As the state’s COVID-19 cases continued to spike this week, Gov. Roy Cooper on Wednesday said it’s up to all North Carolinians to make sure schools can openly safely for the new school year.
“My number one opening priority is classroom doors,” Cooper said during an afternoon press conference. “So we encourage our public schools to continue that planning, with a special focus on how teachers, staff, and students can best be protected – especially those who are high-risk.
“To meet that goal, we need everyone to do what works, the three Ws – wear a face covering over your mouth and nose, wash your hands, and wait six feet apart. Especially the face covering part, which we learn every day to be more and more important to this process.”
Many had expected the governor to announce school reopening directives at today’s news conference, but said Cooper said he’s not ready just yet to do that.
In June, Cooper asked schools to prepare three plans for the new school year: The first plan is in-person learning with key health and safety rules in place. The second plan is the same as the first plan, but with fewer children in the classroom at one time. And the third plan is remote learning for all students.
“District and school administrators are still working on ways to implement those plans, and we’re asking them to keep using this time to work with teachers, staff, parents and public health officials to make sure that our schools are opening in the safest possible way,” Cooper said. “Let me be clear: We want our schools open for in-person instruction in August. The classroom is the best place for children to learn.”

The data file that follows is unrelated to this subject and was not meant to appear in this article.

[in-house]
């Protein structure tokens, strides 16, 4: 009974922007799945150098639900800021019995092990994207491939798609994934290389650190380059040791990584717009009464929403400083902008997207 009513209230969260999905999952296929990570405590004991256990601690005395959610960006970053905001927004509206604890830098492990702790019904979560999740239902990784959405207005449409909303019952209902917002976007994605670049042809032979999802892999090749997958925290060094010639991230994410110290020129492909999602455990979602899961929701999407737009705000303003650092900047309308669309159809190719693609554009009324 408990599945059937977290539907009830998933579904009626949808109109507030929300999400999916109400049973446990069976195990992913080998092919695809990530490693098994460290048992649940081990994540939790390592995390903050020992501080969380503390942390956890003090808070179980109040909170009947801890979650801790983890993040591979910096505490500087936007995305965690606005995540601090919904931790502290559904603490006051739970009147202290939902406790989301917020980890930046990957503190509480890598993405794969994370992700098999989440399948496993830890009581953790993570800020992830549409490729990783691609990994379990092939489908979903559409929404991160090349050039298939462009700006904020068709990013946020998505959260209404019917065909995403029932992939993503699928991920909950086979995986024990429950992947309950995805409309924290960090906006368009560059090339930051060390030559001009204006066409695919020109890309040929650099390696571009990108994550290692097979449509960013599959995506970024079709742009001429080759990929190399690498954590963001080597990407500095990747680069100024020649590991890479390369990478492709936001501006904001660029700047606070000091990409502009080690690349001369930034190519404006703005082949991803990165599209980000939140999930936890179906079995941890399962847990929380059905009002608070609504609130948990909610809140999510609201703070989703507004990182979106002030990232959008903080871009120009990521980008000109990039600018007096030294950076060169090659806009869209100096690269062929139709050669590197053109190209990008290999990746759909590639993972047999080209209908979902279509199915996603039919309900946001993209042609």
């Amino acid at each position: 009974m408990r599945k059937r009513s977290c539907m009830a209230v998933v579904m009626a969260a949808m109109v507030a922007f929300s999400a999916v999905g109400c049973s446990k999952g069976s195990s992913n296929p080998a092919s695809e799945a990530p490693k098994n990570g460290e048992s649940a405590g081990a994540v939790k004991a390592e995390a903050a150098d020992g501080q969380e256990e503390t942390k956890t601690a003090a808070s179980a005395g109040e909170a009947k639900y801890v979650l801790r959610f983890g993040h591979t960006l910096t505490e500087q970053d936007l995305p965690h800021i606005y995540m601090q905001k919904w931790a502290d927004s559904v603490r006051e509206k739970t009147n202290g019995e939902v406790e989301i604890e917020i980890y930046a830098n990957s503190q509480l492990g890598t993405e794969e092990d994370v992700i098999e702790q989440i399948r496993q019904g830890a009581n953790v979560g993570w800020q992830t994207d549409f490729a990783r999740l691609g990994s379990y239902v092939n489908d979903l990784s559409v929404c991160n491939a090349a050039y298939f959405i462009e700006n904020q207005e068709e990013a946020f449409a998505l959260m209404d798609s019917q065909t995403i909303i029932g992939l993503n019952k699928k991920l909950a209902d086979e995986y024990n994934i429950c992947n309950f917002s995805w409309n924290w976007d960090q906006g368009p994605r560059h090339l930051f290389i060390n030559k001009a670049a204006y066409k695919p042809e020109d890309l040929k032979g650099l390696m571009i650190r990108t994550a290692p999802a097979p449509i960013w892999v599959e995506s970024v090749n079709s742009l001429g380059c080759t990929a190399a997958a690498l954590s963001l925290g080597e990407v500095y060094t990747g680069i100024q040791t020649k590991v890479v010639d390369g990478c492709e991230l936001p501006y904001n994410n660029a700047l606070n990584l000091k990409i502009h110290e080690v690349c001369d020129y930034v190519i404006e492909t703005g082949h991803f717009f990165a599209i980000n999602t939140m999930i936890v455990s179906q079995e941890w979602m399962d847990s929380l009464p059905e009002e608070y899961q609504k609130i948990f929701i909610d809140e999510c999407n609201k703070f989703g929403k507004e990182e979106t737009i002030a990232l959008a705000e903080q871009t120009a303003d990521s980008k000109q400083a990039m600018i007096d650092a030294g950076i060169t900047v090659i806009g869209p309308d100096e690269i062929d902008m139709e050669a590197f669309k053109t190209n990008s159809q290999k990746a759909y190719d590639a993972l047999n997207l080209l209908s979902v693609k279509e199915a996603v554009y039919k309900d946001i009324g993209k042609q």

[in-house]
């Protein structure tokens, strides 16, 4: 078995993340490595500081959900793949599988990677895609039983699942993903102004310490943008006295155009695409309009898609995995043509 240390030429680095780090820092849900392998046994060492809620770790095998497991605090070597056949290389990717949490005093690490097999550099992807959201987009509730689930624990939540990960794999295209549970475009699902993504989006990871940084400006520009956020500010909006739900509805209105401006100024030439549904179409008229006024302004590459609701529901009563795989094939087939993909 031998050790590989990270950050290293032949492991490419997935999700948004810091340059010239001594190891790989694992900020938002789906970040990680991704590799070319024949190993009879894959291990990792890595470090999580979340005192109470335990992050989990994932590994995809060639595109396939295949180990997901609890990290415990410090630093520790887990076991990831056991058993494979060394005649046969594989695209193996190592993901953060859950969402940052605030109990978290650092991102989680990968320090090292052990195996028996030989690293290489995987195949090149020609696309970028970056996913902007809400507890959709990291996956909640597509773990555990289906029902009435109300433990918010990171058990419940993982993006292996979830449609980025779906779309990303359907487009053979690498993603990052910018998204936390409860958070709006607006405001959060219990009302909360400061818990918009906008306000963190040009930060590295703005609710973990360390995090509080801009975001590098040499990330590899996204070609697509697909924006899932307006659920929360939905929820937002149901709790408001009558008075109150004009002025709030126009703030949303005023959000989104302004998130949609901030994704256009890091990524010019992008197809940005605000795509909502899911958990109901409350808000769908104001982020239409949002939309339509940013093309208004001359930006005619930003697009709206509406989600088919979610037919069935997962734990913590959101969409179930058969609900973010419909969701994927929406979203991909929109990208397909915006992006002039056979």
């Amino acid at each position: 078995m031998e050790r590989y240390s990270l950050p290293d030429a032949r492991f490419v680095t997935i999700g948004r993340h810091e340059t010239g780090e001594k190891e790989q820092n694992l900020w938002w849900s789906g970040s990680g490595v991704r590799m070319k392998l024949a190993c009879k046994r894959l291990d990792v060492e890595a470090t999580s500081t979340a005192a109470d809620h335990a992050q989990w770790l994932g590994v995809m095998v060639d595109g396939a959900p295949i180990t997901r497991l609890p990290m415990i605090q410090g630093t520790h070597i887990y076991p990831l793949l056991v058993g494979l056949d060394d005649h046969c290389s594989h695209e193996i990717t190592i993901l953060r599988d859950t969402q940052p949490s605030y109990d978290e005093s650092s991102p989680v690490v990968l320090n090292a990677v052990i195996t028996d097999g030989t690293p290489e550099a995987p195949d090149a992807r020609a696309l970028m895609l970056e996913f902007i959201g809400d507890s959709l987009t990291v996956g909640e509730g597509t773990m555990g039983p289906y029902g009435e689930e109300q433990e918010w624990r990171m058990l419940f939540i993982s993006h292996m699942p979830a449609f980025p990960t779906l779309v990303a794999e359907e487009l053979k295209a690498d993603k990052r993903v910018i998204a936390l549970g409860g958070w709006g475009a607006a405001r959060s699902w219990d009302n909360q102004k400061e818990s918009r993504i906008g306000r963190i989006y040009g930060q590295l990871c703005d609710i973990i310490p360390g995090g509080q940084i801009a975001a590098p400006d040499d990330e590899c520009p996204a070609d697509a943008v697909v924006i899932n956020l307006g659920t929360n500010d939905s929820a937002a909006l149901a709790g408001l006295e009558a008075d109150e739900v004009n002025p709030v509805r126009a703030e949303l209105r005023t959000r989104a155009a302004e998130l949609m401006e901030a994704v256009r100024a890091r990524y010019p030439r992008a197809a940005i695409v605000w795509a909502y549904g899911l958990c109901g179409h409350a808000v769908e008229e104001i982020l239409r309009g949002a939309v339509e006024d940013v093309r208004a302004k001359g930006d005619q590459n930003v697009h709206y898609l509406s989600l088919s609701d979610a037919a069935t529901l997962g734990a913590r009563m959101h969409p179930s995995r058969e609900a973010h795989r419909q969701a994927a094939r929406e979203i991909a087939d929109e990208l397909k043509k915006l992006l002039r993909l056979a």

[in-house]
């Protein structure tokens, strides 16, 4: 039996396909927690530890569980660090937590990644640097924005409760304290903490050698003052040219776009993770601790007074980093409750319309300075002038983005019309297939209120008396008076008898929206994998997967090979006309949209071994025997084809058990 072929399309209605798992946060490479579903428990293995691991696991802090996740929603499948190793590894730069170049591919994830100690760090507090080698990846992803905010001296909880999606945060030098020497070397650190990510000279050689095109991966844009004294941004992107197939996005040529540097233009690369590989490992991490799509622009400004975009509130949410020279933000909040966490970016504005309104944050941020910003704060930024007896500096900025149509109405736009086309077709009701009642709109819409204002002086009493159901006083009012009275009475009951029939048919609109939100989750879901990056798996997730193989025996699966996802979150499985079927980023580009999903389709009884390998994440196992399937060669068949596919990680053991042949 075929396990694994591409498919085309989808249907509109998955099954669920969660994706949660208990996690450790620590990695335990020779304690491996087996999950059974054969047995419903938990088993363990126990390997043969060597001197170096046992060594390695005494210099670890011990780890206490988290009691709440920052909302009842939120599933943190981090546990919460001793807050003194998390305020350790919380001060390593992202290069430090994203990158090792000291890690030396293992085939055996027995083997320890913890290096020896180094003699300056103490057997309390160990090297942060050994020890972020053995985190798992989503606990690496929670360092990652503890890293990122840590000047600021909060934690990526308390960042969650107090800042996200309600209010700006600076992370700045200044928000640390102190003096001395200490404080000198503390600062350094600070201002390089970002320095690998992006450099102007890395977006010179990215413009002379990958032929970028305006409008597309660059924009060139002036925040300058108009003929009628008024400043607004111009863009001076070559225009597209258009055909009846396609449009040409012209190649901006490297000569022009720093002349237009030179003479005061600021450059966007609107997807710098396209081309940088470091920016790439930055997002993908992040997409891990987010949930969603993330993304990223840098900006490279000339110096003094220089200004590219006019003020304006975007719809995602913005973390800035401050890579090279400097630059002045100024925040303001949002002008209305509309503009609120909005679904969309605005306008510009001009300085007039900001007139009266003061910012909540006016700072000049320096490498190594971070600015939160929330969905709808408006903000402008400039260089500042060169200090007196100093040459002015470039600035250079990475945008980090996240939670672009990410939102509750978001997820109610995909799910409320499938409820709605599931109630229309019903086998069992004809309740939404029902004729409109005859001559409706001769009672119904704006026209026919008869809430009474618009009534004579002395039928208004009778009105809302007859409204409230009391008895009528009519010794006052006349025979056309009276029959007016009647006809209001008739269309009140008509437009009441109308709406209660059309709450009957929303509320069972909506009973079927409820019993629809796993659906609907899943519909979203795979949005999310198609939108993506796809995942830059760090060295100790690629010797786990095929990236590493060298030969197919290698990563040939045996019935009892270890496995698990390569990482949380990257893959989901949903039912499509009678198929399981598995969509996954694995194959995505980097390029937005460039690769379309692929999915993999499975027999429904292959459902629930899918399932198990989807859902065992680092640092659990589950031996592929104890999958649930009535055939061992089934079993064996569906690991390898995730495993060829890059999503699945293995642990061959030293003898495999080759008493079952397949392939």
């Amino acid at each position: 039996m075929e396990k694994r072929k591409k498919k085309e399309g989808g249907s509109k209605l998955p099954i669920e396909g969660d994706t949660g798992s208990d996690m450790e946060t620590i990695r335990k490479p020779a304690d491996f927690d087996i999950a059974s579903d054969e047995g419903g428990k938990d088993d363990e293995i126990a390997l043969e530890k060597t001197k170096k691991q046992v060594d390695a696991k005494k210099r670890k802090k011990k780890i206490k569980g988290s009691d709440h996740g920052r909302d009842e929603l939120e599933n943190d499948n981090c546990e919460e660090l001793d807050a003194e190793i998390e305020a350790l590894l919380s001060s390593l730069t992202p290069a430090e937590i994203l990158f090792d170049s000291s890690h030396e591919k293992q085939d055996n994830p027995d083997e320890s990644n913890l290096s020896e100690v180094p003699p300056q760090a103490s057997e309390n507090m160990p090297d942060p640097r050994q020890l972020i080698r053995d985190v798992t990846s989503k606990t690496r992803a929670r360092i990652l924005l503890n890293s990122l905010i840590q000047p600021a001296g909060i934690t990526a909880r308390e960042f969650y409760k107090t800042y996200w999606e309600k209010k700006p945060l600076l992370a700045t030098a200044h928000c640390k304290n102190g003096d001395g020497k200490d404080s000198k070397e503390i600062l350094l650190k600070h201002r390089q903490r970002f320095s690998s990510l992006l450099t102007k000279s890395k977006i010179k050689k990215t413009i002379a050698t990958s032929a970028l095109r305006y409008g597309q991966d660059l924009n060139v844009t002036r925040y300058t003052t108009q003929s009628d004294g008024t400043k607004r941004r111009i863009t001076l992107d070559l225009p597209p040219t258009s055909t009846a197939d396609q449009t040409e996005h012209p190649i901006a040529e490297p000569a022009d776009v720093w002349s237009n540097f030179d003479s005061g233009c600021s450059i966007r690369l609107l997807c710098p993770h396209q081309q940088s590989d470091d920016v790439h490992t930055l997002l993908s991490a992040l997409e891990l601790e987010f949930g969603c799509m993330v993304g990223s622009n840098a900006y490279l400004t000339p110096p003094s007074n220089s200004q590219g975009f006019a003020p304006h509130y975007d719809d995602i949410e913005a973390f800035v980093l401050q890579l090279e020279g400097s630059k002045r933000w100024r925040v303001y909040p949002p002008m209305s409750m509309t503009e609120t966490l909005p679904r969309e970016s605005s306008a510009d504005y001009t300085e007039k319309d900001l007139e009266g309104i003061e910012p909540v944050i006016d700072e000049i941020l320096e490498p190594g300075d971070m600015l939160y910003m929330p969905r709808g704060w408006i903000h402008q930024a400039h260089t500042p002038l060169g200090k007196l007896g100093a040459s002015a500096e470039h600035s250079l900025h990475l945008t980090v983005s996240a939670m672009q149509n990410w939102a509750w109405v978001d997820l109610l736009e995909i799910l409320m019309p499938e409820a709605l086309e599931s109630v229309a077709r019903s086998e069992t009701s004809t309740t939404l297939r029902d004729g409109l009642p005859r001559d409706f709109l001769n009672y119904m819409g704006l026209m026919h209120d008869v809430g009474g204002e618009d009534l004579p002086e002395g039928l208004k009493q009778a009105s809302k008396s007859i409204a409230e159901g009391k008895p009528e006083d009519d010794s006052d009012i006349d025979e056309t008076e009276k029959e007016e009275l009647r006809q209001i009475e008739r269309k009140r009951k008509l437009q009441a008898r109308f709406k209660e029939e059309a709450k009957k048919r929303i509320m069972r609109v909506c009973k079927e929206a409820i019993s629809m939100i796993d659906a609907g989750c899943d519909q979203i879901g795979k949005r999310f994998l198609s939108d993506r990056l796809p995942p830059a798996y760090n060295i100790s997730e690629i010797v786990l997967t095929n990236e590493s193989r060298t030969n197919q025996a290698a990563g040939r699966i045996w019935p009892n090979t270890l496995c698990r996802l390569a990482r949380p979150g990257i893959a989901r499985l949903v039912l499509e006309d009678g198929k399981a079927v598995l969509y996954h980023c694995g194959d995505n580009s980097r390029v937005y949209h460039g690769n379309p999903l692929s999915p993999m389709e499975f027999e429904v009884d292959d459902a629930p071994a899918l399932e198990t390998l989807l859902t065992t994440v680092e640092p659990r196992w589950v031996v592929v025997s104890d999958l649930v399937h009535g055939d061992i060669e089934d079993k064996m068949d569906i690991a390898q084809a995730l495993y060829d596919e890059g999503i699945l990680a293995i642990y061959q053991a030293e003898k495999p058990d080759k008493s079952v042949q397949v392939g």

North Carolina students haven’t been to school in-person since mid-March.
“We are not issuing a statewide directive today on how schools should be open in the fall. But we will soon. We want to get our students back in the classroom, and we want to make sure we get this right,” Cooper said, saying he expects to make an announcement “within the next couple of weeks.”
He said work to prepare schools is already underway. This week, state mergency management and public health staff began delivering a two-month supply of medical-grade protective wear to schools across the state. The supplies will go to school nurses and staff who provide health care to children.
“A few schools are scheduled to start in July, and we ask that those schools conduct remote learning until the decision is made for in-person learning,” Cooper said. “Our goal remains getting children back in classroom for in-person instruction that’s safe for students and their teachers.”
This story originally appeared on OBXToday.com. Read More local stories here.